14 SPECIALIST CLINICS Imagine this...

Virtual reality therapy is helping people suff ering from PTSD, autism and paranoia — and it could soon be used in the NHS. Words: Sam Lewis

If you or someone you know has a mental health issue, or simply fi nds specifi c real-life scenarios troubling or traumatic, it might be time to embrace virtual reality (VR). Computerised cognitive behavioural

therapy has long been used to tackle phobias such as a fear of heights or fl ying. Now, it seems, donning a virtual reality headset could help anyone suff ering from a melange of health issues, ranging from post- traumatic stress disorder (PTSD) to autism and paranoia. The idea is that if a person

can be safely immersed into a controlled environment that may be uncomfortable, they might be able to develop and learn new forms of behaviour that they can then transfer to real-life situations. Recent studies by

Dr Daniel Freeman, a professor of clinical psychology at the University of Oxford, have shown that even short-term VR therapy can help reduce the levels of paranoia felt by individuals with psychosis. “We’re in the process of

developing and trialling treatments clinically. These have potential uses in the NHS and hopefully later direct to the general public.” Freeman initially tested 30 suff erers,

putting them on a ‘virtual’ 30-minute train ride or elevator trip, encouraging them to engage with strangers and confront their fears. While the study wasn’t defi nitive, more than half the participants no longer felt serious paranoia by the end of the day and, even the 20% who ‘stuck to their old ways’, also exhibited reduced paranoia. “All too often, suff erers fi nd day-to-day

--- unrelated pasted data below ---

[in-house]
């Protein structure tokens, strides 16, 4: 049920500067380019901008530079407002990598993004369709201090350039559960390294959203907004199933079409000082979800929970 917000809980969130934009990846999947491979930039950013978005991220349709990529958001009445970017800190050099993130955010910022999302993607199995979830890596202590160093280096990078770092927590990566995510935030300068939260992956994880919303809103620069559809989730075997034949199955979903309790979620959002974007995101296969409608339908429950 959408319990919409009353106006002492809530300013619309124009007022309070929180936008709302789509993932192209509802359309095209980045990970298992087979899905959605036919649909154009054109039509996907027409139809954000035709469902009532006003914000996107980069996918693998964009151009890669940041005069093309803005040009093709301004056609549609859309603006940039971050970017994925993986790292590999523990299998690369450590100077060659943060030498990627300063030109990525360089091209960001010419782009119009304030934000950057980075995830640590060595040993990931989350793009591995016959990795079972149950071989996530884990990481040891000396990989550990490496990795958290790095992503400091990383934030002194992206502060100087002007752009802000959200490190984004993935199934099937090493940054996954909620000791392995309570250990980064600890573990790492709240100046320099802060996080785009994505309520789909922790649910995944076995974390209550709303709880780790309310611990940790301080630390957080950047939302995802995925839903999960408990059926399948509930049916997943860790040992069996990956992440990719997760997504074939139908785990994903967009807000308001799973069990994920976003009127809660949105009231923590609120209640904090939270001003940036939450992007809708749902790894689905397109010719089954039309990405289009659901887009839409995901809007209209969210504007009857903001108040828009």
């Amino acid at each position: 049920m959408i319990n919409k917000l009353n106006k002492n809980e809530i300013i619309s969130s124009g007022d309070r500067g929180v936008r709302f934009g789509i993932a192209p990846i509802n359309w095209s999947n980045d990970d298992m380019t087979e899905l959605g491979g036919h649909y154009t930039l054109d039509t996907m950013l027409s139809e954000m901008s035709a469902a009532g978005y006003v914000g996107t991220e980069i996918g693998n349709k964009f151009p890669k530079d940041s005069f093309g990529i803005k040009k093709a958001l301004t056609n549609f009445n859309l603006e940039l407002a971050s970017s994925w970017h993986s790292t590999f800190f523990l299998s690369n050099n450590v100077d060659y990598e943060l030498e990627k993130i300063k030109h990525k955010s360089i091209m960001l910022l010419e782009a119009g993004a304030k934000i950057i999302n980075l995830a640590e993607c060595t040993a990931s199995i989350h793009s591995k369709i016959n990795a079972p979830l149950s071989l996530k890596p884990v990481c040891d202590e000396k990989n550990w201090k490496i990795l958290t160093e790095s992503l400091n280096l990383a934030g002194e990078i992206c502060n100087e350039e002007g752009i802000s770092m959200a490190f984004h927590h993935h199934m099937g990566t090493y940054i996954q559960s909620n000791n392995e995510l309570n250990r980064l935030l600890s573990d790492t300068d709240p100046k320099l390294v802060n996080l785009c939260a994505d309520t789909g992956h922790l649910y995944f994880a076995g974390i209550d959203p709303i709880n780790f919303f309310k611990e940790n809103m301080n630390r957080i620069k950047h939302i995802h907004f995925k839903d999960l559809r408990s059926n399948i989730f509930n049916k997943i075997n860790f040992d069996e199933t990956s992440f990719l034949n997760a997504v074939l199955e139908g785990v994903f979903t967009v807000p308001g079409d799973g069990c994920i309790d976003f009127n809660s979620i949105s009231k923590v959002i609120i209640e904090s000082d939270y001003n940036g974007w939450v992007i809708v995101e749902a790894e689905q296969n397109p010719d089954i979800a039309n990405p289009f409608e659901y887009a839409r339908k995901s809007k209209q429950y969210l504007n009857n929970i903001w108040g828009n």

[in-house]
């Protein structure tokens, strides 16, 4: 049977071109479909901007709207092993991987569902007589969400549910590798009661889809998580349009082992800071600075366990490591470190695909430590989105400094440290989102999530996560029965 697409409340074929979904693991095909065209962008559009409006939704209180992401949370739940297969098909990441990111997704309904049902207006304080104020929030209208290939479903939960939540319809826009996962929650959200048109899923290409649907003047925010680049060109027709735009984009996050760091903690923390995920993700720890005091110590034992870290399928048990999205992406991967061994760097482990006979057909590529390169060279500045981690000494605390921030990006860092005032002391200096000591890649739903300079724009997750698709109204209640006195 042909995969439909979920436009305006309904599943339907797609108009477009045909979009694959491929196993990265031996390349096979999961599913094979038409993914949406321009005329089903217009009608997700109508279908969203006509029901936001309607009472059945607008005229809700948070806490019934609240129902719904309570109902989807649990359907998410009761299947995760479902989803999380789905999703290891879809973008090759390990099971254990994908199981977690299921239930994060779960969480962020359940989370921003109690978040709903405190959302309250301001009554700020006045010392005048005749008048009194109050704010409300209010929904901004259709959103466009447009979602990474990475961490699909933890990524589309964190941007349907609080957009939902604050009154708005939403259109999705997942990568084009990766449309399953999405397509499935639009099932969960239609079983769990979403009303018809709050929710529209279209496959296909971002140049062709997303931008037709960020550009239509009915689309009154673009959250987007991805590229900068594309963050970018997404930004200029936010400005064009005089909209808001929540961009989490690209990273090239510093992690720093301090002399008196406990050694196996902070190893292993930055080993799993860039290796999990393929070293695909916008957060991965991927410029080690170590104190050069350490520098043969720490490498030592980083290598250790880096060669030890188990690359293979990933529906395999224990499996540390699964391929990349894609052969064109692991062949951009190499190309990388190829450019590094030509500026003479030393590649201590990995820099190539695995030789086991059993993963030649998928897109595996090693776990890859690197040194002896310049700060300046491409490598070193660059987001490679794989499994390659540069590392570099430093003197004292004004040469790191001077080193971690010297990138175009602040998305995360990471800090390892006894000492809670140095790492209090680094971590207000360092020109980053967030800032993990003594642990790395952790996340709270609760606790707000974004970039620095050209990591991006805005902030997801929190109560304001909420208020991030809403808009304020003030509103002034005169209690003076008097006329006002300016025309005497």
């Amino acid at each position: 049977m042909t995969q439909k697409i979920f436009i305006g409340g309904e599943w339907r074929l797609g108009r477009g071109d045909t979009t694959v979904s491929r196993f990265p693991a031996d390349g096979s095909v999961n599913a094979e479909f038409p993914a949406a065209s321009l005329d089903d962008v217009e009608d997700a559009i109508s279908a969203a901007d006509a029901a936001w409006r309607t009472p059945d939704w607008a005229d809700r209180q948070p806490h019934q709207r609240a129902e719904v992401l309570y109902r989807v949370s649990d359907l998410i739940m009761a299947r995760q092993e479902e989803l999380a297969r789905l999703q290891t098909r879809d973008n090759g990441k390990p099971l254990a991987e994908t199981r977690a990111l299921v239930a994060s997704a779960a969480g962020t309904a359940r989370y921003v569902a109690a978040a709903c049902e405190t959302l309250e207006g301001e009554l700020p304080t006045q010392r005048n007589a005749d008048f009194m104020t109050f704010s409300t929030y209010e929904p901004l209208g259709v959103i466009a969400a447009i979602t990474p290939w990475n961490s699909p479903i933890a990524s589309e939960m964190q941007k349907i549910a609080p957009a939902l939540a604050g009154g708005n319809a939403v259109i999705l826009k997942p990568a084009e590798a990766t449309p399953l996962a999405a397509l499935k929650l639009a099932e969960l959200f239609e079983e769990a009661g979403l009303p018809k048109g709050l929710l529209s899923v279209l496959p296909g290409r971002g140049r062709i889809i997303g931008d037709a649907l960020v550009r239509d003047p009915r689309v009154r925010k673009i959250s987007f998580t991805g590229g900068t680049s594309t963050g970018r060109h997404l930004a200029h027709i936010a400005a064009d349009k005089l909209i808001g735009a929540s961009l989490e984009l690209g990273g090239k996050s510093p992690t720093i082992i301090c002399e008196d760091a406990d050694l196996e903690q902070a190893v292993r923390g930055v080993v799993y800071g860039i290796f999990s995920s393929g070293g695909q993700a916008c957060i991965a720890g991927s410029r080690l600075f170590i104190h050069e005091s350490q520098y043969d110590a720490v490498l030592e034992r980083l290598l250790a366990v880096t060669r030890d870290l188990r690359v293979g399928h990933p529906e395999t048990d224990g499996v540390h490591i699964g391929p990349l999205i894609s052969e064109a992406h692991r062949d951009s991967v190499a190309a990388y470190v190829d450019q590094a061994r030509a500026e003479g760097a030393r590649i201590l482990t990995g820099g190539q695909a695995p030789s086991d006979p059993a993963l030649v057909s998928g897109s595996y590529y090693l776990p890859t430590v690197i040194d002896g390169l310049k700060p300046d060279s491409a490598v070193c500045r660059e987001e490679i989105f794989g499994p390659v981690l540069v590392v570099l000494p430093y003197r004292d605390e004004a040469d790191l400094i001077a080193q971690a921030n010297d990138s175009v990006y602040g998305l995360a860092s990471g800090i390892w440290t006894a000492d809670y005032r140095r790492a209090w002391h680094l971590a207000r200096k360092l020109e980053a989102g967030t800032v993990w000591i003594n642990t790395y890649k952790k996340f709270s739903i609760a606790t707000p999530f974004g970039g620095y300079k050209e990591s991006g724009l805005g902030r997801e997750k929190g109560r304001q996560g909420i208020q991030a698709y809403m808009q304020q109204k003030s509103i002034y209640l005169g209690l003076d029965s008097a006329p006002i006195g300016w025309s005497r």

life so anxiety-provoking that they simply withdraw into a ruinous spiral of isolation,”


says Freeman. “Everyday tasks — getting on a bus, doing the shopping, speaking to other people — become very challenging. Active coaching in the situations that trouble people can help patients move beyond their fears. However, this is diffi cult without a skilled therapist who can take patients out and about.” Virtual reality isn’t seen as replacing

therapists, but it can also involve a face-to- face discussion with a ‘virtual’ therapist or ‘avatar’; this can be useful for those who fi nd it diffi cult to open up to a real person. Other studies are proving

that VR therapy can also help autistic adults and children make sense of the world around them, and develop the skills they need to be independent. At the University of Haifa in Israel, VR has been used to help teach autistic children how to safely cross a road, without putting them under stress or in danger. Also, in the US, Bravemind uses graduated

exposure VR therapy to help soldiers

relive traumatic events under a clinician’s care. “If VR is suitably automated, combining

the best psychological science with sophisticated programming, then it could dramatically increase the provision of treatment,” concludes Freeman. “It has to be fully tested, though, and the evidence must be gathered, but the potential is transformative for mental health services.”


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Mr Fahad Attar

Clinic locations available in and around Manchester and in London. For more information or to book an appointment T: 0161 393 3996 E:

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